Afghanistan's Taliban authorities and neighboring Iran said Sunday deadly clashes between their border security forces had subsided, with both sides engaging in talks to ease tensions. The skirmishes erupted in the Afghan border province of Nimroz Saturday, killing two Iranian security forces and a Taliban border guard, officials in both countries said. Both sides traded blame for the heavy exchange of cross-border gunfire, escalating Iran's tensions with Afghanistan amid a dispute over water resources. Sunday, the Iranian state-run IRNA news agency quoted a senior official as saying that "the situation is under control" in the conflict zone near the Sasuli border post in Iran's Sistan-Baluchistan province. Alireza Marhamati, the deputy provincial governor, said that "local Iranian and Afghan officials have held negotiations on the cause of the clashes and agreed to continue their talks." A spokesman for the Afghan Interior Affairs Ministry said in a statement that his government "does not want to fight with its neighbors" and insisted Iranian forces started the conflict, prompting Afghan border forces to retaliate. Bilateral tensions have recently escalated over Iranian allegations that the Taliban are breaching a 1973 water-sharing treaty between Tehran and Kabul by blocking water flow from Helmand River, which flows from Afghanistan to Iran's arid eastern border regions. Iranian President Ebrahim Raisi, during a visit to the border province, called on the Taliban to respect the treaty, which envisions shared water resources and outlines access to monitoring of the water level. Raisi warned the de facto Afghan rulers against violating the agreement and vowed to defend Iran's water rights. "The Islamic Emirate of Afghanistan believes dialogue and negotiation are a good path to addressing any issue. Making excuses for war and negative actions do not serve the interest of any of the parties," Afghan Defense Ministry spokesman Enayatullah Khowarazmi wrote on his official Twitter account. The United Nations says Afghanistan and Iran have suffered from a prolonged drought, and drought conditions have worsened over the past decade. Last week, Afghan Foreign Affairs Minister Amir Khan Muttaqi, responding to threatening statements by the Iranian leadership, said that Kabul was committed to the water treaty. In a televised speech, Muttaqi urged Tehran not to overlook the region's drought and try to resolve the issue in "face-to-face talks instead of making noises" through media. "We also expect the officials of Iran to adjust their expectations in line with the treaty and base the criteria for judgment and comments on the provisions contained in the treaty," he added. Analysts warned that Afghanistan and the region at large could ill afford another conflict. Torek Farhadi, a former Afghan official, said the Taliban would avoid a standoff with Iran. He noted that Afghanistan is fragile after 40 years of war, and four million Afghans live on Iranian soil as refugees. "Sure, skirmishes and then a war can start with Iran, but soon Afghanistan will end up as the terrain for proxy wars with Teheran," said Farhadi. "Arms and munitions will flow to Afghanistan to fight Iran, but the fighters would be Afghan youth, and the destruction will occur in Afghanistan. Not a good perspective." Iran has retained its embassy in Kabul along with nearly two dozen neighboring and regional countries since the Taliban seized power nearly two years ago, but it has not recognized the new Afghan government nor has the world at large. The Taliban’s restrictions on women’s right to education and work as well as a lack of political inclusivity in their government have deterred the international community from granting them legitimacy.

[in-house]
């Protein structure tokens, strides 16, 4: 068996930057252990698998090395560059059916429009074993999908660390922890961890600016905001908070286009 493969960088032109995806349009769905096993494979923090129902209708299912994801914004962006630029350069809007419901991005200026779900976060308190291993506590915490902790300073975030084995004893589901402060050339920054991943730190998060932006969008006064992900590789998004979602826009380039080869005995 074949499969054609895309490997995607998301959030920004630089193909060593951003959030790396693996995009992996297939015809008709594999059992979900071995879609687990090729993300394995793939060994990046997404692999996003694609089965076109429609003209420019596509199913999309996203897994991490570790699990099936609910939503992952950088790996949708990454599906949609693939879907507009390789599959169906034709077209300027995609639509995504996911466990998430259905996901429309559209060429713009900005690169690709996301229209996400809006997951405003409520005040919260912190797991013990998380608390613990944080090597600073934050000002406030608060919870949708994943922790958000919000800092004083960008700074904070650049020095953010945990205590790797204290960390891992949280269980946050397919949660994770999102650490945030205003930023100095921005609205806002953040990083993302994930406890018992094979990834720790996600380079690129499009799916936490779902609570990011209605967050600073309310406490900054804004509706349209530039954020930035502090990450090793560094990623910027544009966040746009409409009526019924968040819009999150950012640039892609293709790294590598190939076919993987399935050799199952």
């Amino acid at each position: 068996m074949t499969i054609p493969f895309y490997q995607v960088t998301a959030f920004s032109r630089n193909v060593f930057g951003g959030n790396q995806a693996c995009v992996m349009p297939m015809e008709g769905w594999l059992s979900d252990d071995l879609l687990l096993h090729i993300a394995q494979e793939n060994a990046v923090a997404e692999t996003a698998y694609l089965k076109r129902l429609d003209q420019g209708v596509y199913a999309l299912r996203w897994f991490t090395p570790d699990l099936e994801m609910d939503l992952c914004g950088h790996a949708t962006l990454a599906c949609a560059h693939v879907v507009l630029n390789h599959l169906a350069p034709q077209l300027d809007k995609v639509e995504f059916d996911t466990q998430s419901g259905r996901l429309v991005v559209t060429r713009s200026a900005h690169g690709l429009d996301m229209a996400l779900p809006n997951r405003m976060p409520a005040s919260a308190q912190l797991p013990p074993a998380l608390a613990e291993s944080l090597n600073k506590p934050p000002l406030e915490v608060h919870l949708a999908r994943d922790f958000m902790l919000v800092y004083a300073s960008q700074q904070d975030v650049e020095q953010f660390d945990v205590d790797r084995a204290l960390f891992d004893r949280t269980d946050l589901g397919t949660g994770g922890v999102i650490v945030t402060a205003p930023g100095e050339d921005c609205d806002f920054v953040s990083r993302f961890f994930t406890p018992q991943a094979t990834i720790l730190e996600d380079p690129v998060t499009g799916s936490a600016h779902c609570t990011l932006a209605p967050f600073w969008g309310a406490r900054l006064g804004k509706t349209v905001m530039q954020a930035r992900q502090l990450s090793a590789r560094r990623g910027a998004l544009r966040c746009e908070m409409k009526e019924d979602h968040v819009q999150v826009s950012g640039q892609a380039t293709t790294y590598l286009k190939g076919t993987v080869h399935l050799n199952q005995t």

Spain Holds Regional Elections Ahead of Year-End National Vote